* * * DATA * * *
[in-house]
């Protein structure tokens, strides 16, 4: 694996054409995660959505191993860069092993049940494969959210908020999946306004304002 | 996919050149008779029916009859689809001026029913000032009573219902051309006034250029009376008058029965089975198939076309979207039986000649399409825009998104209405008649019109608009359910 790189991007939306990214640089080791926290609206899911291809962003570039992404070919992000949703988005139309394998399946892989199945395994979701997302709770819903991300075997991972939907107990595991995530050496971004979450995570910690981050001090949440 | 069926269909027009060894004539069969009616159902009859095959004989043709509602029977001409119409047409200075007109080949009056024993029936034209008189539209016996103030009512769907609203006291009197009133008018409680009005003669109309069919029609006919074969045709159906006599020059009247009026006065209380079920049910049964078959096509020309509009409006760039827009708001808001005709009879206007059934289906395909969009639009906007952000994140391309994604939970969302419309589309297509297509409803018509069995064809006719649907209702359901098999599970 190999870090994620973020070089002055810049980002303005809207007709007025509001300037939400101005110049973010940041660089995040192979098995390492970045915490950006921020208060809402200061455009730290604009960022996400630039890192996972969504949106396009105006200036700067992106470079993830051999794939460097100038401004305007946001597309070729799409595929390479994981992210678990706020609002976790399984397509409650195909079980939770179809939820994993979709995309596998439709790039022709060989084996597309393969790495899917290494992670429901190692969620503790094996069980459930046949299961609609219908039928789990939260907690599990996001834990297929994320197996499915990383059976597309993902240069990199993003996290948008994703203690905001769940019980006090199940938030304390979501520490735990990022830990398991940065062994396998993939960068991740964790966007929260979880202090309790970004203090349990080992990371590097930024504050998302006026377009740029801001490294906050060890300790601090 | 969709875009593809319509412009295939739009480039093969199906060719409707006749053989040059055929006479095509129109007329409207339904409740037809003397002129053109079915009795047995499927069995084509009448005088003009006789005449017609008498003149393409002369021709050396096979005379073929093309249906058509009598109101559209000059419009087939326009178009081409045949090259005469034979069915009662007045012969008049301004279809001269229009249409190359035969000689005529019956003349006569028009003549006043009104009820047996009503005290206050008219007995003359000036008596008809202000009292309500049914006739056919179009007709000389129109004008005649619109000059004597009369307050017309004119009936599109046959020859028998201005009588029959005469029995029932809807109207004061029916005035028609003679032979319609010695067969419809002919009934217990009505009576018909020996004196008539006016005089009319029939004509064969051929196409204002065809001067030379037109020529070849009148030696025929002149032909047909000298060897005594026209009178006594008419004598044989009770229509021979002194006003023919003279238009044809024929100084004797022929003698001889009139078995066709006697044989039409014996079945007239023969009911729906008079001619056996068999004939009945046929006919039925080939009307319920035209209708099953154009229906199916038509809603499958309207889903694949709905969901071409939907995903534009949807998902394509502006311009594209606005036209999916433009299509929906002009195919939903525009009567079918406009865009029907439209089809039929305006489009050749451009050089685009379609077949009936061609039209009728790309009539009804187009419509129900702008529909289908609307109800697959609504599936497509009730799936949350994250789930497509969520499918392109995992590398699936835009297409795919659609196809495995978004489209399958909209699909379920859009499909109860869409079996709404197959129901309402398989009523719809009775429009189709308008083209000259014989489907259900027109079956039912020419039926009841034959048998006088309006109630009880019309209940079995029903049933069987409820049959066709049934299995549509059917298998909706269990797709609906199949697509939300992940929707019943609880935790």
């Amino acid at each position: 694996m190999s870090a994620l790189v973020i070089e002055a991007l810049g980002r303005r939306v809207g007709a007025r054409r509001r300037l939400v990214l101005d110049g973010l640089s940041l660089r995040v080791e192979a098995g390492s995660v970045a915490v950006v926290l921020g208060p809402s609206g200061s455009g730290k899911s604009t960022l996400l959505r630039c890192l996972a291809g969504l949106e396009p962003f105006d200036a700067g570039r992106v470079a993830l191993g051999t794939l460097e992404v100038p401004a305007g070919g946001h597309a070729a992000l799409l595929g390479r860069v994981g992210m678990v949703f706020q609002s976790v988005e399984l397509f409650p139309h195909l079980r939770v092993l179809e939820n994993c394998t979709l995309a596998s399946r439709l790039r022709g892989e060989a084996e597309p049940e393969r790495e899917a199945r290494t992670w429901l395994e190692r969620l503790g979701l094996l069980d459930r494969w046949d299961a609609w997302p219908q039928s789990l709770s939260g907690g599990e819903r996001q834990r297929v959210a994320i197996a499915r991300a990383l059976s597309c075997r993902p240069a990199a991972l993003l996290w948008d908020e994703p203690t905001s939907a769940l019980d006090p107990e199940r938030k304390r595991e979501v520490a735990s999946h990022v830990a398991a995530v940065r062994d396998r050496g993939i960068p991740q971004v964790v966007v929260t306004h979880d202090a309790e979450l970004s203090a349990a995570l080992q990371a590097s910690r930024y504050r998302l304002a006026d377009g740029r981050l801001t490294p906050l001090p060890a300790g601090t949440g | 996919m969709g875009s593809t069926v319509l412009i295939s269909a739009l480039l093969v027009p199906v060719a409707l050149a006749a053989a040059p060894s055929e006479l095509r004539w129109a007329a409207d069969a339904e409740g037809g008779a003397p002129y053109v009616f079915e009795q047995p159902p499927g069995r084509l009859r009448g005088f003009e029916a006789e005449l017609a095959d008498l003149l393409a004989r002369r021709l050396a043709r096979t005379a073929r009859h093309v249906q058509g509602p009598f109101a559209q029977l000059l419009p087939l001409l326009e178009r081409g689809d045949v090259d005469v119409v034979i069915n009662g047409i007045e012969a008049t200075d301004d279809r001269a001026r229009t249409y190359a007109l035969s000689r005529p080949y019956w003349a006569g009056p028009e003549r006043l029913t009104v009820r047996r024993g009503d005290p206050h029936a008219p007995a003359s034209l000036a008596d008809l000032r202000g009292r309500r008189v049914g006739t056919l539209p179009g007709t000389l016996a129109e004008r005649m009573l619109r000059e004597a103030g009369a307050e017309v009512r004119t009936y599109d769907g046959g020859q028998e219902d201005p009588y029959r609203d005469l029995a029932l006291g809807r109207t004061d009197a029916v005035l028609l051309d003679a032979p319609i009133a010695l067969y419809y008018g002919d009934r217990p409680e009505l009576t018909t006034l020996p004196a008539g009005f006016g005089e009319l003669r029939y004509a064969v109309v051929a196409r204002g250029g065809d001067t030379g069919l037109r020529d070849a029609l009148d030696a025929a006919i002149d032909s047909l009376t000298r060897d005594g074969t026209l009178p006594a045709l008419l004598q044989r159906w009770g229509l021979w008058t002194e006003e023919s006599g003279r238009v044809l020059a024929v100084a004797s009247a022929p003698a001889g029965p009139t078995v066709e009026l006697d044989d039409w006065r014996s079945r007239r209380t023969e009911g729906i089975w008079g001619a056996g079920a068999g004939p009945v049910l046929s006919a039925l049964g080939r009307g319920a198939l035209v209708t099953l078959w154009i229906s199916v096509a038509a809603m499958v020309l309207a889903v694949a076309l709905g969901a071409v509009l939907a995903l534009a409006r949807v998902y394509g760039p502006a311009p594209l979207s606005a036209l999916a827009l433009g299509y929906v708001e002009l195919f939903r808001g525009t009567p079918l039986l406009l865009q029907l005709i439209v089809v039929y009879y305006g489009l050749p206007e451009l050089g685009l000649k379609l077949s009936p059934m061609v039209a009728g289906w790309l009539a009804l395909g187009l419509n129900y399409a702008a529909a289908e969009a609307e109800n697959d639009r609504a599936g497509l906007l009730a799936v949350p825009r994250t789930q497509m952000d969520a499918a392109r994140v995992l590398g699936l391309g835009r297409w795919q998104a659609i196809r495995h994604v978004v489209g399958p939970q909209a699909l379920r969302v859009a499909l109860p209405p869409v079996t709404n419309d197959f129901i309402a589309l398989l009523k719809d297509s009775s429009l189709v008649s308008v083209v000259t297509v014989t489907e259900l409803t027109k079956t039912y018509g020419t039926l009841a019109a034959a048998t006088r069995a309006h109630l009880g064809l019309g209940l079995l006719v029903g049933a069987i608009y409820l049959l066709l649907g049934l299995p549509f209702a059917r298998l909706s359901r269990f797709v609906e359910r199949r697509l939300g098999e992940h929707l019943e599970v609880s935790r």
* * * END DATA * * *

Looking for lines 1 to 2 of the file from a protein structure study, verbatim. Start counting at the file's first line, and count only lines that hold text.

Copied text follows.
[in-house]
């Protein structure tokens, strides 16, 4: 694996054409995660959505191993860069092993049940494969959210908020999946306004304002 | 996919050149008779029916009859689809001026029913000032009573219902051309006034250029009376008058029965089975198939076309979207039986000649399409825009998104209405008649019109608009359910 790189991007939306990214640089080791926290609206899911291809962003570039992404070919992000949703988005139309394998399946892989199945395994979701997302709770819903991300075997991972939907107990595991995530050496971004979450995570910690981050001090949440 | 069926269909027009060894004539069969009616159902009859095959004989043709509602029977001409119409047409200075007109080949009056024993029936034209008189539209016996103030009512769907609203006291009197009133008018409680009005003669109309069919029609006919074969045709159906006599020059009247009026006065209380079920049910049964078959096509020309509009409006760039827009708001808001005709009879206007059934289906395909969009639009906007952000994140391309994604939970969302419309589309297509297509409803018509069995064809006719649907209702359901098999599970 190999870090994620973020070089002055810049980002303005809207007709007025509001300037939400101005110049973010940041660089995040192979098995390492970045915490950006921020208060809402200061455009730290604009960022996400630039890192996972969504949106396009105006200036700067992106470079993830051999794939460097100038401004305007946001597309070729799409595929390479994981992210678990706020609002976790399984397509409650195909079980939770179809939820994993979709995309596998439709790039022709060989084996597309393969790495899917290494992670429901190692969620503790094996069980459930046949299961609609219908039928789990939260907690599990996001834990297929994320197996499915990383059976597309993902240069990199993003996290948008994703203690905001769940019980006090199940938030304390979501520490735990990022830990398991940065062994396998993939960068991740964790966007929260979880202090309790970004203090349990080992990371590097930024504050998302006026377009740029801001490294906050060890300790601090 | 969709875009593809319509412009295939739009480039093969199906060719409707006749053989040059055929006479095509129109007329409207339904409740037809003397002129053109079915009795047995499927069995084509009448005088003009006789005449017609008498003149393409002369021709050396096979005379073929093309249906058509009598109101559209000059419009087939326009178009081409045949090259005469034979069915009662007045012969008049301004279809001269229009249409190359035969000689005529019956003349006569028009003549006043009104009820047996009503005290206050008219007995003359000036008596008809202000009292309500049914006739056919179009007709000389129109004008005649619109000059004597009369307050017309004119009936599109046959020859028998201005009588029959005469029995029932809807109207004061029916005035028609003679032979319609010695067969419809002919009934217990009505009576018909020996004196008539006016005089009319029939004509064969051929196409204002065809001067030379037109020529070849009148030696025929002149032909047909000298060897005594026209009178006594008419004598044989009770229509021979002194006003023919003279238009044809024929100084004797022929003698001889009139078995066709006697044989039409014996079945007239023969009911729906008079001619056996068999004939009945046929006919039925080939009307319920035209209708099953154009229906199916038509809603499958309207889903694949709905969901071409939907995903534009949807998902394509502006311009594209606005036209999916433009299509929906002009195919939903525009009567079918406009865009029907439209089809039929305006489009050749451009050089685009379609077949009936061609039209009728790309009539009804187009419509129900702008529909289908609307109800697959609504599936497509009730799936949350994250789930497509969520499918392109995992590398699936835009297409795919659609196809495995978004489209399958909209699909379920859009499909109860869409079996709404197959129901309402398989009523719809009775429009189709308008083209000259014989489907259900027109079956039912020419039926009841034959048998006088309006109630009880019309209940079995029903049933069987409820049959066709049934299995549509059917298998909706269990797709609906199949697509939300992940929707019943609880935790």